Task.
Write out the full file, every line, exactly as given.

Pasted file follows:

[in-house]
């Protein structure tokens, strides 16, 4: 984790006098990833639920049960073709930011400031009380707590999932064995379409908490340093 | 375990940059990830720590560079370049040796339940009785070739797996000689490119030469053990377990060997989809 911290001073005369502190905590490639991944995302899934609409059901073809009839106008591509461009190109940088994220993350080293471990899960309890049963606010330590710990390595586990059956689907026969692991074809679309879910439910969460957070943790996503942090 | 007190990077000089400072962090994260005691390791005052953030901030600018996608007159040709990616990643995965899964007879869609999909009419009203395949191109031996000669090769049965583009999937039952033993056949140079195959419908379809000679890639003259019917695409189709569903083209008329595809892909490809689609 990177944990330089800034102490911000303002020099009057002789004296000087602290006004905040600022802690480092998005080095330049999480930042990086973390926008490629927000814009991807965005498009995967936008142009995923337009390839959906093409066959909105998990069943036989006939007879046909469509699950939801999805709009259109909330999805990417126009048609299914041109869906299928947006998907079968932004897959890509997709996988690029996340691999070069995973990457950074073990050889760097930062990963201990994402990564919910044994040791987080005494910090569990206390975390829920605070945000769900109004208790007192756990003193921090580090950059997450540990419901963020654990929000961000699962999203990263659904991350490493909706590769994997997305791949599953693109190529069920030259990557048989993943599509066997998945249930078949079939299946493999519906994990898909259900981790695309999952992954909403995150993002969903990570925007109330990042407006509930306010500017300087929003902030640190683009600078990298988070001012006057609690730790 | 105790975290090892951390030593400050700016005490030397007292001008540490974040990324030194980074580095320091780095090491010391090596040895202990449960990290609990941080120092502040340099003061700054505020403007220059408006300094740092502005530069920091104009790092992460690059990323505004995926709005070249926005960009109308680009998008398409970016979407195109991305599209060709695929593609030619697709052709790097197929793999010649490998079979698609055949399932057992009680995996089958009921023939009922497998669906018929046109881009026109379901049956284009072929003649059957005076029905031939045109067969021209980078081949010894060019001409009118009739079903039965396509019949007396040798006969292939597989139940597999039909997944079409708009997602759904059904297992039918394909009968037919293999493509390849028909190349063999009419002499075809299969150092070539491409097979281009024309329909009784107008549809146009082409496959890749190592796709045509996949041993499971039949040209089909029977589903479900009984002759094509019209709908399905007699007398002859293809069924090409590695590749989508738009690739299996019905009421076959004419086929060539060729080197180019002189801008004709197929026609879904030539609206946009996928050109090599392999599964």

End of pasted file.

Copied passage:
[in-house]
């Protein structure tokens, strides 16, 4: 984790006098990833639920049960073709930011400031009380707590999932064995379409908490340093 | 375990940059990830720590560079370049040796339940009785070739797996000689490119030469053990377990060997989809 911290001073005369502190905590490639991944995302899934609409059901073809009839106008591509461009190109940088994220993350080293471990899960309890049963606010330590710990390595586990059956689907026969692991074809679309879910439910969460957070943790996503942090 | 007190990077000089400072962090994260005691390791005052953030901030600018996608007159040709990616990643995965899964007879869609999909009419009203395949191109031996000669090769049965583009999937039952033993056949140079195959419908379809000679890639003259019917695409189709569903083209008329595809892909490809689609 990177944990330089800034102490911000303002020099009057002789004296000087602290006004905040600022802690480092998005080095330049999480930042990086973390926008490629927000814009991807965005498009995967936008142009995923337009390839959906093409066959909105998990069943036989006939007879046909469509699950939801999805709009259109909330999805990417126009048609299914041109869906299928947006998907079968932004897959890509997709996988690029996340691999070069995973990457950074073990050889760097930062990963201990994402990564919910044994040791987080005494910090569990206390975390829920605070945000769900109004208790007192756990003193921090580090950059997450540990419901963020654990929000961000699962999203990263659904991350490493909706590769994997997305791949599953693109190529069920030259990557048989993943599509066997998945249930078949079939299946493999519906994990898909259900981790695309999952992954909403995150993002969903990570925007109330990042407006509930306010500017300087929003902030640190683009600078990298988070001012006057609690730790 | 105790975290090892951390030593400050700016005490030397007292001008540490974040990324030194980074580095320091780095090491010391090596040895202990449960990290609990941080120092502040340099003061700054505020403007220059408006300094740092502005530069920091104009790092992460690059990323505004995926709005070249926005960009109308680009998008398409970016979407195109991305599209060709695929593609030619697709052709790097197929793999010649490998079979698609055949399932057992009680995996089958009921023939009922497998669906018929046109881009026109379901049956284009072929003649059957005076029905031939045109067969021209980078081949010894060019001409009118009739079903039965396509019949007396040798006969292939597989139940597999039909997944079409708009997602759904059904297992039918394909009968037919293999493509390849028909190349063999009419002499075809299969150092070539491409097979281009024309329909009784107008549809146009082409496959890749190592796709045509996949041993499971039949040209089909029977589903479900009984002759094509019209709908399905007699007398002859293809069924090409590695590749989508738009690739299996019905009421076959004419086929060539060729080197180019002189801008004709197929026609879904030539609206946009996928050109090599392999599964």